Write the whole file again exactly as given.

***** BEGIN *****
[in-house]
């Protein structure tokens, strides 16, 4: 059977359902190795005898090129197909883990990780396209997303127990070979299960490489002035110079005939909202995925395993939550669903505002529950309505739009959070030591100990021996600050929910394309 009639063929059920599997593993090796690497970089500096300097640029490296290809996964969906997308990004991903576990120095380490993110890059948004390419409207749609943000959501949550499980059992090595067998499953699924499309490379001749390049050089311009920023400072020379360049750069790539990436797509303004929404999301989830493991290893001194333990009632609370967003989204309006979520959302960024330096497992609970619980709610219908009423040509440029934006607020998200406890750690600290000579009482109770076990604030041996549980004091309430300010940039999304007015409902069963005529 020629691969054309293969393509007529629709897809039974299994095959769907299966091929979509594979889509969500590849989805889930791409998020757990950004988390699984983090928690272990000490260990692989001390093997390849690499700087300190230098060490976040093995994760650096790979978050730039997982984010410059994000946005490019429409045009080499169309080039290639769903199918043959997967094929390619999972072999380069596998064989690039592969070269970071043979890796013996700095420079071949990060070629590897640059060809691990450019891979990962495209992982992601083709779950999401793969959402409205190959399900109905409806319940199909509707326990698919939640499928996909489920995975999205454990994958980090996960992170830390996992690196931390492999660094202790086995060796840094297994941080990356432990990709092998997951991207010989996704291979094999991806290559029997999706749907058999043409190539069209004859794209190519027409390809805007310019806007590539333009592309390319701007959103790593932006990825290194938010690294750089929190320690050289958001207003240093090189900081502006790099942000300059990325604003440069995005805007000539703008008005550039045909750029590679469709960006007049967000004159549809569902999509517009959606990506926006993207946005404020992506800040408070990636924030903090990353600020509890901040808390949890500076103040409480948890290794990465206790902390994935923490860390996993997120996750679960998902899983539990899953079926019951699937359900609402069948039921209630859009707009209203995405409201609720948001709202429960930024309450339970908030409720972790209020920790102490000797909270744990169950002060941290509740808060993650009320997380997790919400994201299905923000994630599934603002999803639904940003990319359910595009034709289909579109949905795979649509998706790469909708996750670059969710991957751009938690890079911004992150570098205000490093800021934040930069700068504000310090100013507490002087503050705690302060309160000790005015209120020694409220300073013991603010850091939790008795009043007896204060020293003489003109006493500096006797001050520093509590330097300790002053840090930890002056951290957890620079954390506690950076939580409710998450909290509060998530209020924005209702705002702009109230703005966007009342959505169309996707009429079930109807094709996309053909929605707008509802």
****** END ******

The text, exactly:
[in-house]
């Protein structure tokens, strides 16, 4: 059977359902190795005898090129197909883990990780396209997303127990070979299960490489002035110079005939909202995925395993939550669903505002529950309505739009959070030591100990021996600050929910394309 009639063929059920599997593993090796690497970089500096300097640029490296290809996964969906997308990004991903576990120095380490993110890059948004390419409207749609943000959501949550499980059992090595067998499953699924499309490379001749390049050089311009920023400072020379360049750069790539990436797509303004929404999301989830493991290893001194333990009632609370967003989204309006979520959302960024330096497992609970619980709610219908009423040509440029934006607020998200406890750690600290000579009482109770076990604030041996549980004091309430300010940039999304007015409902069963005529 020629691969054309293969393509007529629709897809039974299994095959769907299966091929979509594979889509969500590849989805889930791409998020757990950004988390699984983090928690272990000490260990692989001390093997390849690499700087300190230098060490976040093995994760650096790979978050730039997982984010410059994000946005490019429409045009080499169309080039290639769903199918043959997967094929390619999972072999380069596998064989690039592969070269970071043979890796013996700095420079071949990060070629590897640059060809691990450019891979990962495209992982992601083709779950999401793969959402409205190959399900109905409806319940199909509707326990698919939640499928996909489920995975999205454990994958980090996960992170830390996992690196931390492999660094202790086995060796840094297994941080990356432990990709092998997951991207010989996704291979094999991806290559029997999706749907058999043409190539069209004859794209190519027409390809805007310019806007590539333009592309390319701007959103790593932006990825290194938010690294750089929190320690050289958001207003240093090189900081502006790099942000300059990325604003440069995005805007000539703008008005550039045909750029590679469709960006007049967000004159549809569902999509517009959606990506926006993207946005404020992506800040408070990636924030903090990353600020509890901040808390949890500076103040409480948890290794990465206790902390994935923490860390996993997120996750679960998902899983539990899953079926019951699937359900609402069948039921209630859009707009209203995405409201609720948001709202429960930024309450339970908030409720972790209020920790102490000797909270744990169950002060941290509740808060993650009320997380997790919400994201299905923000994630599934603002999803639904940003990319359910595009034709289909579109949905795979649509998706790469909708996750670059969710991957751009938690890079911004992150570098205000490093800021934040930069700068504000310090100013507490002087503050705690302060309160000790005015209120020694409220300073013991603010850091939790008795009043007896204060020293003489003109006493500096006797001050520093509590330097300790002053840090930890002056951290957890620079954390506690950076939580409710998450909290509060998530209020924005209702705002702009109230703005966007009342959505169309996707009429079930109807094709996309053909929605707008509802």